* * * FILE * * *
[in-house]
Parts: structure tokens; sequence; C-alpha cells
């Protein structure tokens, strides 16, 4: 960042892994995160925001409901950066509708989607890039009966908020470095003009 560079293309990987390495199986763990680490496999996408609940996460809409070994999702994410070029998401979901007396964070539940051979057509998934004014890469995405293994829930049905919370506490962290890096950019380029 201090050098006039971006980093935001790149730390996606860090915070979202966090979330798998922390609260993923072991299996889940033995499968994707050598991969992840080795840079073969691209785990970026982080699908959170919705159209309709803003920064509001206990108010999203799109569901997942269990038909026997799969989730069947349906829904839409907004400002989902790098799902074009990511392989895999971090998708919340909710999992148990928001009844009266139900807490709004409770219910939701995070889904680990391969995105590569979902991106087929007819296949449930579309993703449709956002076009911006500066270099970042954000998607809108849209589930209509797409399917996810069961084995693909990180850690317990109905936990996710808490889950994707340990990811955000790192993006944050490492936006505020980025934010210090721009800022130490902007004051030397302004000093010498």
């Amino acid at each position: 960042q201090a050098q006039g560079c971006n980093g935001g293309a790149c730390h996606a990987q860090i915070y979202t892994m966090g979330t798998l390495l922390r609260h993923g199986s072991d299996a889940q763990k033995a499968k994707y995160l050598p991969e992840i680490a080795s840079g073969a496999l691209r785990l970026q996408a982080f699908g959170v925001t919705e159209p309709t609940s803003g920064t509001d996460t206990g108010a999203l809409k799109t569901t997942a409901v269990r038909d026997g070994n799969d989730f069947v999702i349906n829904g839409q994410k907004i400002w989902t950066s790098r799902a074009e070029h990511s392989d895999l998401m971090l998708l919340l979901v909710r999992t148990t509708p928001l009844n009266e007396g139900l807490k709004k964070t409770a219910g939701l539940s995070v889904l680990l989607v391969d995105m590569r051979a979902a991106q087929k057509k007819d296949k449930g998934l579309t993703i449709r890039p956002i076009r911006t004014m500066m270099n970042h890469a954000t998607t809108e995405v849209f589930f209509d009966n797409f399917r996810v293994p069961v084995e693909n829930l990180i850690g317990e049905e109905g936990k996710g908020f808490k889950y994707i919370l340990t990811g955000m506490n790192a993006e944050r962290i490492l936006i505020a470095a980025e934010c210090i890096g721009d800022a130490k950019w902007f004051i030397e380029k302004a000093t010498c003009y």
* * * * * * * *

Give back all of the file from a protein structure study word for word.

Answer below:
[in-house]
Parts: structure tokens; sequence; C-alpha cells
């Protein structure tokens, strides 16, 4: 960042892994995160925001409901950066509708989607890039009966908020470095003009 560079293309990987390495199986763990680490496999996408609940996460809409070994999702994410070029998401979901007396964070539940051979057509998934004014890469995405293994829930049905919370506490962290890096950019380029 201090050098006039971006980093935001790149730390996606860090915070979202966090979330798998922390609260993923072991299996889940033995499968994707050598991969992840080795840079073969691209785990970026982080699908959170919705159209309709803003920064509001206990108010999203799109569901997942269990038909026997799969989730069947349906829904839409907004400002989902790098799902074009990511392989895999971090998708919340909710999992148990928001009844009266139900807490709004409770219910939701995070889904680990391969995105590569979902991106087929007819296949449930579309993703449709956002076009911006500066270099970042954000998607809108849209589930209509797409399917996810069961084995693909990180850690317990109905936990996710808490889950994707340990990811955000790192993006944050490492936006505020980025934010210090721009800022130490902007004051030397302004000093010498």
């Amino acid at each position: 960042q201090a050098q006039g560079c971006n980093g935001g293309a790149c730390h996606a990987q860090i915070y979202t892994m966090g979330t798998l390495l922390r609260h993923g199986s072991d299996a889940q763990k033995a499968k994707y995160l050598p991969e992840i680490a080795s840079g073969a496999l691209r785990l970026q996408a982080f699908g959170v925001t919705e159209p309709t609940s803003g920064t509001d996460t206990g108010a999203l809409k799109t569901t997942a409901v269990r038909d026997g070994n799969d989730f069947v999702i349906n829904g839409q994410k907004i400002w989902t950066s790098r799902a074009e070029h990511s392989d895999l998401m971090l998708l919340l979901v909710r999992t148990t509708p928001l009844n009266e007396g139900l807490k709004k964070t409770a219910g939701l539940s995070v889904l680990l989607v391969d995105m590569r051979a979902a991106q087929k057509k007819d296949k449930g998934l579309t993703i449709r890039p956002i076009r911006t004014m500066m270099n970042h890469a954000t998607t809108e995405v849209f589930f209509d009966n797409f399917r996810v293994p069961v084995e693909n829930l990180i850690g317990e049905e109905g936990k996710g908020f808490k889950y994707i919370l340990t990811g955000m506490n790192a993006e944050r962290i490492l936006i505020a470095a980025e934010c210090i890096g721009d800022a130490k950019w902007f004051i030397e380029k302004a000093t010498c003009y």